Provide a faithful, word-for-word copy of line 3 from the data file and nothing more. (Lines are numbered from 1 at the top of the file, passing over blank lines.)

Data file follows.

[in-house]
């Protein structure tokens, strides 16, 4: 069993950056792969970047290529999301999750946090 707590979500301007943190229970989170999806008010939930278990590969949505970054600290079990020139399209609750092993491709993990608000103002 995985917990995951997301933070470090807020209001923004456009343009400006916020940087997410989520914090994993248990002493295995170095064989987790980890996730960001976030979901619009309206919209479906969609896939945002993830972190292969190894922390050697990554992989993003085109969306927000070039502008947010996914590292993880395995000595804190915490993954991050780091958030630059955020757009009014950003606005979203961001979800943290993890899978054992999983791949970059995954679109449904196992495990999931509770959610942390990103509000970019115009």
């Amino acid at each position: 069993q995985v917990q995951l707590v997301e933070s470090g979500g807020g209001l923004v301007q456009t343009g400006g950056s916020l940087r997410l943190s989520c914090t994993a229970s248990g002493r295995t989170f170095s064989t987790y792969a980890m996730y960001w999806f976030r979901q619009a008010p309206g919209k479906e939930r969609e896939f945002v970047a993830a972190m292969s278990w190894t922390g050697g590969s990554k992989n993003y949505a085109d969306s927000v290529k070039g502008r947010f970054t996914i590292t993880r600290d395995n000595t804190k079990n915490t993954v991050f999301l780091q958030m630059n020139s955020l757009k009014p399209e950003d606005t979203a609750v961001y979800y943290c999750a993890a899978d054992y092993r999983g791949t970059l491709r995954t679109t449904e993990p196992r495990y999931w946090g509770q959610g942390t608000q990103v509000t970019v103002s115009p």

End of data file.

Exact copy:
């Amino acid at each position: 069993q995985v917990q995951l707590v997301e933070s470090g979500g807020g209001l923004v301007q456009t343009g400006g950056s916020l940087r997410l943190s989520c914090t994993a229970s248990g002493r295995t989170f170095s064989t987790y792969a980890m996730y960001w999806f976030r979901q619009a008010p309206g919209k479906e939930r969609e896939f945002v970047a993830a972190m292969s278990w190894t922390g050697g590969s990554k992989n993003y949505a085109d969306s927000v290529k070039g502008r947010f970054t996914i590292t993880r600290d395995n000595t804190k079990n915490t993954v991050f999301l780091q958030m630059n020139s955020l757009k009014p399209e950003d606005t979203a609750v961001y979800y943290c999750a993890a899978d054992y092993r999983g791949t970059l491709r995954t679109t449904e993990p196992r495990y999931w946090g509770q959610g942390t608000q990103v509000t970019v103002s115009p």